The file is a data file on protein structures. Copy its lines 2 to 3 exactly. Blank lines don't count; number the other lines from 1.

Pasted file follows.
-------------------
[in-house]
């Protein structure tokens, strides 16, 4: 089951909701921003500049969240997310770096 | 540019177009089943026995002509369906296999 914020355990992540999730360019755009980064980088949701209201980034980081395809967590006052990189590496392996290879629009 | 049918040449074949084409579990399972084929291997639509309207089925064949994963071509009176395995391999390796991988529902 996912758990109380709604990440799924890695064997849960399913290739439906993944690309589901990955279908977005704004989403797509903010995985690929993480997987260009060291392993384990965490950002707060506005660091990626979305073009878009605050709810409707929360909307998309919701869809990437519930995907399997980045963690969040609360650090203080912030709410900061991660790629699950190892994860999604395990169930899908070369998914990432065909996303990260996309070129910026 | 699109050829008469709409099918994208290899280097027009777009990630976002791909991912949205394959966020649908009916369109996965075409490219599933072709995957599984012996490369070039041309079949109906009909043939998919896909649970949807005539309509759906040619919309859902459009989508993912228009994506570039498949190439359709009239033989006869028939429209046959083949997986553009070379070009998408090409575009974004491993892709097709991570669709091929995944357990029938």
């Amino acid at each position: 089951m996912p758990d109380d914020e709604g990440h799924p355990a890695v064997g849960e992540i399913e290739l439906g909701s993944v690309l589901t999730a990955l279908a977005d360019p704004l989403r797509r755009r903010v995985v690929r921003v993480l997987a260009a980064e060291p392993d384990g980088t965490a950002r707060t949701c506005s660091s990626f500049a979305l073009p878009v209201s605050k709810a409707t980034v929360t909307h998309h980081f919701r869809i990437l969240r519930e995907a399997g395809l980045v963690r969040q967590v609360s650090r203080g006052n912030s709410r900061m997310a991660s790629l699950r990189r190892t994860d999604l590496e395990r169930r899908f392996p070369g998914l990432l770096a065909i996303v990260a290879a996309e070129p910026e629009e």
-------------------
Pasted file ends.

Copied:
């Protein structure tokens, strides 16, 4: 089951909701921003500049969240997310770096 | 540019177009089943026995002509369906296999 914020355990992540999730360019755009980064980088949701209201980034980081395809967590006052990189590496392996290879629009 | 049918040449074949084409579990399972084929291997639509309207089925064949994963071509009176395995391999390796991988529902 996912758990109380709604990440799924890695064997849960399913290739439906993944690309589901990955279908977005704004989403797509903010995985690929993480997987260009060291392993384990965490950002707060506005660091990626979305073009878009605050709810409707929360909307998309919701869809990437519930995907399997980045963690969040609360650090203080912030709410900061991660790629699950190892994860999604395990169930899908070369998914990432065909996303990260996309070129910026 | 699109050829008469709409099918994208290899280097027009777009990630976002791909991912949205394959966020649908009916369109996965075409490219599933072709995957599984012996490369070039041309079949109906009909043939998919896909649970949807005539309509759906040619919309859902459009989508993912228009994506570039498949190439359709009239033989006869028939429209046959083949997986553009070379070009998408090409575009974004491993892709097709991570669709091929995944357990029938």
């Amino acid at each position: 089951m996912p758990d109380d914020e709604g990440h799924p355990a890695v064997g849960e992540i399913e290739l439906g909701s993944v690309l589901t999730a990955l279908a977005d360019p704004l989403r797509r755009r903010v995985v690929r921003v993480l997987a260009a980064e060291p392993d384990g980088t965490a950002r707060t949701c506005s660091s990626f500049a979305l073009p878009v209201s605050k709810a409707t980034v929360t909307h998309h980081f919701r869809i990437l969240r519930e995907a399997g395809l980045v963690r969040q967590v609360s650090r203080g006052n912030s709410r900061m997310a991660s790629l699950r990189r190892t994860d999604l590496e395990r169930r899908f392996p070369g998914l990432l770096a065909i996303v990260a290879a996309e070129p910026e629009e």